EU Court Says No to Animal-Tested Makeup

     (CN) — The European high court ruled Wednesday that cosmetics manufacturers can be barred from placing animal-tested products on the market, even if the products were originally intended for places that allow animal testing.
     Since 2009, EU law has prohibited the sale of products that contain ingredients tested on animals where the tests have been conducted to determine if the product is safe for human use.
     Three members of the European Federation for Cosmetic Ingredients conducted animal testing outside the EU for products originally intended for the Chinese and Japanese markets. But the companies also wished to sell their products in the United Kingdom, prompting the trade group to ask a British court whether its members would face criminal penalties by placing the products on the market there.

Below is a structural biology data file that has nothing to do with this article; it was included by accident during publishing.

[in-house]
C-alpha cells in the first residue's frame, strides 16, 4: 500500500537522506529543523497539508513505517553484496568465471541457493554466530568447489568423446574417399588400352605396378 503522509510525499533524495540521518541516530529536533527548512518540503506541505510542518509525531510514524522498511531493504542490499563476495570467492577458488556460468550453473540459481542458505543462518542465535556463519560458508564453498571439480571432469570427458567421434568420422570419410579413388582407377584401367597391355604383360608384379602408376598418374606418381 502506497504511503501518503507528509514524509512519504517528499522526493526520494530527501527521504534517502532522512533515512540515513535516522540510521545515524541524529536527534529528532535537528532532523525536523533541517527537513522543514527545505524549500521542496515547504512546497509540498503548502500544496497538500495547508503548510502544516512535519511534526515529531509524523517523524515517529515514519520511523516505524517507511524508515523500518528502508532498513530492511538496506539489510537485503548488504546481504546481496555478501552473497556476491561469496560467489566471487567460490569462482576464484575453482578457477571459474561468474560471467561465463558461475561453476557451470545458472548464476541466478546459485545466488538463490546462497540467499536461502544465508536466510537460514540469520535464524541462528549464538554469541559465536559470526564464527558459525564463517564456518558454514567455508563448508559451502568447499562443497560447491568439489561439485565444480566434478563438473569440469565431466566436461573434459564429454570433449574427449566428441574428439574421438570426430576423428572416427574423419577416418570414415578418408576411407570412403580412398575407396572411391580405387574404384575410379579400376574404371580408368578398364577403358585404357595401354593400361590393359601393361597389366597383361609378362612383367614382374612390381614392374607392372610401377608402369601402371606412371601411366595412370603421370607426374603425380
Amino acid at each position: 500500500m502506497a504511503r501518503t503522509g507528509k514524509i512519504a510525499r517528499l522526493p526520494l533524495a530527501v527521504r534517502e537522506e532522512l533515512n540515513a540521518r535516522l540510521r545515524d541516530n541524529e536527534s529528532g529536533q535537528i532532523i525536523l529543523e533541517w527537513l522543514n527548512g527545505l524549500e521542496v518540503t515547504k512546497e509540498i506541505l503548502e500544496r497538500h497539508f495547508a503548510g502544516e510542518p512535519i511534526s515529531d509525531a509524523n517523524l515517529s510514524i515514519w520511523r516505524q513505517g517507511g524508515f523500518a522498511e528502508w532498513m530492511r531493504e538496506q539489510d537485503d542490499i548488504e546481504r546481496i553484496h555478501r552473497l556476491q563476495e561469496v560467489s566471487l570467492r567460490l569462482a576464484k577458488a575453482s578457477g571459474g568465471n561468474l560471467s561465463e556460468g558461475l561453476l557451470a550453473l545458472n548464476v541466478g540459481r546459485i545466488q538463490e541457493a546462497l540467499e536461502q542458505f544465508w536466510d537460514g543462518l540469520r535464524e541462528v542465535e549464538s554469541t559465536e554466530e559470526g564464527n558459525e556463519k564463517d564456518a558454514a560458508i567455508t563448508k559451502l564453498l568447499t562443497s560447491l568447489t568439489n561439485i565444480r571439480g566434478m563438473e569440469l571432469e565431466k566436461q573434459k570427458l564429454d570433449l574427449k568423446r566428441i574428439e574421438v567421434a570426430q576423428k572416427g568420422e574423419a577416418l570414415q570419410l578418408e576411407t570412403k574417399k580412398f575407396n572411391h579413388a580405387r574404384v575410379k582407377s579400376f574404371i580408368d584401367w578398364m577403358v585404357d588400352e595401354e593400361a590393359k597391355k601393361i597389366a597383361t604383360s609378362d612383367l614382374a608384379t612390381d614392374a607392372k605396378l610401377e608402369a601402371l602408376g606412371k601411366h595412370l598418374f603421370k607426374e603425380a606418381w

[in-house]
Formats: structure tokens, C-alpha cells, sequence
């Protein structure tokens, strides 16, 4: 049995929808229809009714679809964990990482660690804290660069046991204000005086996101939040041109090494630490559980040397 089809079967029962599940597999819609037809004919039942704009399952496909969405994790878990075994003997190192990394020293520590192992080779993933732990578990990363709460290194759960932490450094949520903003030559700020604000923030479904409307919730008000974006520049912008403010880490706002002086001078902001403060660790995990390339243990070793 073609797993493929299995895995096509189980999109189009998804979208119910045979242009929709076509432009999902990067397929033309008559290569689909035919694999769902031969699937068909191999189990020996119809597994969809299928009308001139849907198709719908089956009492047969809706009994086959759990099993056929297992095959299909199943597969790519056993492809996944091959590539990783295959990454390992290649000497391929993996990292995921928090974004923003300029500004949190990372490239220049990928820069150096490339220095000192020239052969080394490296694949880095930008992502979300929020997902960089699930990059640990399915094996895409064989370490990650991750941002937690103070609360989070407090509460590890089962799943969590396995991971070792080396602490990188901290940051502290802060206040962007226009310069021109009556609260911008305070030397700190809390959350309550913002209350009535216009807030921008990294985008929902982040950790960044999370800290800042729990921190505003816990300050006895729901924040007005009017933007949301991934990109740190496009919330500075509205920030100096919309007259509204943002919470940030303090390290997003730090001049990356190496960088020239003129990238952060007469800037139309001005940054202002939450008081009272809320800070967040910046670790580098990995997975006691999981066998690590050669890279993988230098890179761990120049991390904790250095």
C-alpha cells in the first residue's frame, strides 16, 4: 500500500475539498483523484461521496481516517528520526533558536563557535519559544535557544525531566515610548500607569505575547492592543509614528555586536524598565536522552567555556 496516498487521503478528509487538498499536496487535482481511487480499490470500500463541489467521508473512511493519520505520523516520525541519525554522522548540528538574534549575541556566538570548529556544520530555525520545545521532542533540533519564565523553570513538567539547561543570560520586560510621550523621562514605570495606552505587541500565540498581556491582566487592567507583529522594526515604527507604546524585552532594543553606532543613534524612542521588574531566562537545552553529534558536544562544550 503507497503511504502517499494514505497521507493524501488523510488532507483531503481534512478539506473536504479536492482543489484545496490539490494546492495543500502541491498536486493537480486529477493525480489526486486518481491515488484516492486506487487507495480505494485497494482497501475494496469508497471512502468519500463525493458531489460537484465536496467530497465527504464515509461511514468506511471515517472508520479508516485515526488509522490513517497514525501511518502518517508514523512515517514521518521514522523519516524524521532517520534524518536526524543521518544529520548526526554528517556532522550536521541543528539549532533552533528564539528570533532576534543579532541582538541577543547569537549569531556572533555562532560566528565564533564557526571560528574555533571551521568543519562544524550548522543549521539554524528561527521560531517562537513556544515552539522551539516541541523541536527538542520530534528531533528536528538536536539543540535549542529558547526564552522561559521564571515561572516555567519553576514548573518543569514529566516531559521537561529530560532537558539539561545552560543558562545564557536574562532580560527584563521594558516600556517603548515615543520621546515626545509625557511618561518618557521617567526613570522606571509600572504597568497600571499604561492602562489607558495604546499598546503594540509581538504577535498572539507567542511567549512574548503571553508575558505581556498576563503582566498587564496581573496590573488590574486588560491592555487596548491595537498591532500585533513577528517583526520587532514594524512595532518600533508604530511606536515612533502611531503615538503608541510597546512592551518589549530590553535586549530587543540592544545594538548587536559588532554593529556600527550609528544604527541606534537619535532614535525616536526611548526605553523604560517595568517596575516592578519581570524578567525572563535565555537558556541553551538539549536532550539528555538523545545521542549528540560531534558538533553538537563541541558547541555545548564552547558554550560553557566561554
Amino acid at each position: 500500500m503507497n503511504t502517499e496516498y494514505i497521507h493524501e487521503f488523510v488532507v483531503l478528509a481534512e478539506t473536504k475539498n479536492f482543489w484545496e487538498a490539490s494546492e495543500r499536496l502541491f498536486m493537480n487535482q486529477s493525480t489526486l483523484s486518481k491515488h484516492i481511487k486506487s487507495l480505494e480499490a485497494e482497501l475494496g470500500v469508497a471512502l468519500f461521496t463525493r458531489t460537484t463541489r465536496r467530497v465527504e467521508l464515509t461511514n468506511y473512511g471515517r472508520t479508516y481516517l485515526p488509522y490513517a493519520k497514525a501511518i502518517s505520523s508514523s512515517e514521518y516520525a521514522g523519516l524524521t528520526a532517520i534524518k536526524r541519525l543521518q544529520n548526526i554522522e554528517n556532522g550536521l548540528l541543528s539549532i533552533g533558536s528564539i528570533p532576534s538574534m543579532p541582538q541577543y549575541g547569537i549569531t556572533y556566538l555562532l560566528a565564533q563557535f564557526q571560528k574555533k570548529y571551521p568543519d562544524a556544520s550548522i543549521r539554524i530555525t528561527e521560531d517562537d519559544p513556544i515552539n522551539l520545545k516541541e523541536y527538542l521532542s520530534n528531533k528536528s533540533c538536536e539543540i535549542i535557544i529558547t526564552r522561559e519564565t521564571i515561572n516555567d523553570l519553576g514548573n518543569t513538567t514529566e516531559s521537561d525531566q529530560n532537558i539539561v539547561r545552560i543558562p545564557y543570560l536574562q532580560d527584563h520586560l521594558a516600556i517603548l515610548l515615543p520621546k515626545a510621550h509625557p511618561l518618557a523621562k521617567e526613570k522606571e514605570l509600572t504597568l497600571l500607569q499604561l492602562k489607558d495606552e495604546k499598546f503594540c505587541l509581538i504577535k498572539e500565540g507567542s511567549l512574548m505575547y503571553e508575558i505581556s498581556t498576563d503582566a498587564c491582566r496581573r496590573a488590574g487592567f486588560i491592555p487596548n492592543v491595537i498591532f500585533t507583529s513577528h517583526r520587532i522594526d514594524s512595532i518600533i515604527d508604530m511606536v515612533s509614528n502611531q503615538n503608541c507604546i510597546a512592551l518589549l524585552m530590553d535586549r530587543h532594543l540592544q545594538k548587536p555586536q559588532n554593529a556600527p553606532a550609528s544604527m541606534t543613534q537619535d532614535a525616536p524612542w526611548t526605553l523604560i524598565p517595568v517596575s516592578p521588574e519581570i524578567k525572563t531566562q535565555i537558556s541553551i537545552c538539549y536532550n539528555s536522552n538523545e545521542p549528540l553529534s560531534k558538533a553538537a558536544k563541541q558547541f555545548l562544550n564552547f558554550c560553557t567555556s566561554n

The trade group argued that letting its members put the animal-tested products on the British market wouldn’t violate EU law, since the testing satisfied the laws of third nations and was done outside the European Union. The British court asked the European Court of Justice to weigh in on whether that was an accurate reading of EU law.
     In its judgment Wednesday, the Luxembourg-based high court said unequivocally that access to the EU cosmetic market is conditioned upon not using animals to test the products. Furthermore, the court said the law makes no distinction as to where the animal testing occurs.
     “That regulation seeks actively to promote the use of non-animal alternative methods to ensure the safety of products in the cosmetics sector, in particular by phasing out animal testing in the cosmetics sector. In that regard, it should be noted that the attainment of that objective would be seriously compromised if it were possible to circumvent the prohibitions by carrying out the prohibited animal testing outside the European Union,” the court wrote in a 6-page ruling.
     The EU high court’s decision is binding on the British court, which will deliver final judgment in the case.

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